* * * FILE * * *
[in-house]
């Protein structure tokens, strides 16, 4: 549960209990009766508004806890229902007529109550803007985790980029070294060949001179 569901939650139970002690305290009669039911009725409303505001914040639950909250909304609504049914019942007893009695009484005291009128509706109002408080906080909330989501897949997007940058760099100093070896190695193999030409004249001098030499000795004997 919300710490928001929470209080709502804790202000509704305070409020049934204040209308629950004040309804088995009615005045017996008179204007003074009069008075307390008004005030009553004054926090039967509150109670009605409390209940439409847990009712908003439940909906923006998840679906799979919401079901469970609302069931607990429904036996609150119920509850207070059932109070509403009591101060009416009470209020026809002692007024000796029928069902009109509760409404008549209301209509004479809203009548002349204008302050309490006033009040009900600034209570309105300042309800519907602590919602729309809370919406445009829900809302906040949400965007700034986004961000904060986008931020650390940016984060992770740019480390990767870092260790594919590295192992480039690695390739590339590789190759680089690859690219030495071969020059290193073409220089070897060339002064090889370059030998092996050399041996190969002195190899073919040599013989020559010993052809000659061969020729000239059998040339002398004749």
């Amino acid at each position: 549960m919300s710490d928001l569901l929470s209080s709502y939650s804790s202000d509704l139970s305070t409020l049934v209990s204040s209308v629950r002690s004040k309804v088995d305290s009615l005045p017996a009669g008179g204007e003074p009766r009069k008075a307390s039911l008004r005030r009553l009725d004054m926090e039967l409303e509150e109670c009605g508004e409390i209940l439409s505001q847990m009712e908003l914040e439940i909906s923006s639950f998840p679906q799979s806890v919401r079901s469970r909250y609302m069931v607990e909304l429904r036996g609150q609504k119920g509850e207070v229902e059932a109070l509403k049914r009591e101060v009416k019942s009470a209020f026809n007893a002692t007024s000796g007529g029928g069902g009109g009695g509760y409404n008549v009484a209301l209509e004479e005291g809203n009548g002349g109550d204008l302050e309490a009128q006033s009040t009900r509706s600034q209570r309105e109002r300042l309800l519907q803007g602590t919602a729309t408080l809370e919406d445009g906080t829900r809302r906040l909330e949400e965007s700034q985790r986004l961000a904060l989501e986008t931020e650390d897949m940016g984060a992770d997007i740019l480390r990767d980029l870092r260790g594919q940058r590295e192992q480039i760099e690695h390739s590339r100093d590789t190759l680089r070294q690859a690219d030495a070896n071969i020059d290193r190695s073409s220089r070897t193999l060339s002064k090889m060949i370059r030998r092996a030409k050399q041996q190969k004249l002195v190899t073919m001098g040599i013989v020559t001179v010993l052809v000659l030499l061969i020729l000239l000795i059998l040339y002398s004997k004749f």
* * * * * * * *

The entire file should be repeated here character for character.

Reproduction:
[in-house]
């Protein structure tokens, strides 16, 4: 549960209990009766508004806890229902007529109550803007985790980029070294060949001179 569901939650139970002690305290009669039911009725409303505001914040639950909250909304609504049914019942007893009695009484005291009128509706109002408080906080909330989501897949997007940058760099100093070896190695193999030409004249001098030499000795004997 919300710490928001929470209080709502804790202000509704305070409020049934204040209308629950004040309804088995009615005045017996008179204007003074009069008075307390008004005030009553004054926090039967509150109670009605409390209940439409847990009712908003439940909906923006998840679906799979919401079901469970609302069931607990429904036996609150119920509850207070059932109070509403009591101060009416009470209020026809002692007024000796029928069902009109509760409404008549209301209509004479809203009548002349204008302050309490006033009040009900600034209570309105300042309800519907602590919602729309809370919406445009829900809302906040949400965007700034986004961000904060986008931020650390940016984060992770740019480390990767870092260790594919590295192992480039690695390739590339590789190759680089690859690219030495071969020059290193073409220089070897060339002064090889370059030998092996050399041996190969002195190899073919040599013989020559010993052809000659061969020729000239059998040339002398004749």
């Amino acid at each position: 549960m919300s710490d928001l569901l929470s209080s709502y939650s804790s202000d509704l139970s305070t409020l049934v209990s204040s209308v629950r002690s004040k309804v088995d305290s009615l005045p017996a009669g008179g204007e003074p009766r009069k008075a307390s039911l008004r005030r009553l009725d004054m926090e039967l409303e509150e109670c009605g508004e409390i209940l439409s505001q847990m009712e908003l914040e439940i909906s923006s639950f998840p679906q799979s806890v919401r079901s469970r909250y609302m069931v607990e909304l429904r036996g609150q609504k119920g509850e207070v229902e059932a109070l509403k049914r009591e101060v009416k019942s009470a209020f026809n007893a002692t007024s000796g007529g029928g069902g009109g009695g509760y409404n008549v009484a209301l209509e004479e005291g809203n009548g002349g109550d204008l302050e309490a009128q006033s009040t009900r509706s600034q209570r309105e109002r300042l309800l519907q803007g602590t919602a729309t408080l809370e919406d445009g906080t829900r809302r906040l909330e949400e965007s700034q985790r986004l961000a904060l989501e986008t931020e650390d897949m940016g984060a992770d997007i740019l480390r990767d980029l870092r260790g594919q940058r590295e192992q480039i760099e690695h390739s590339r100093d590789t190759l680089r070294q690859a690219d030495a070896n071969i020059d290193r190695s073409s220089r070897t193999l060339s002064k090889m060949i370059r030998r092996a030409k050399q041996q190969k004249l002195v190899t073919m001098g040599i013989v020559t001179v010993l052809v000659l030499l061969i020729l000239l000795i059998l040339y002398s004997k004749f």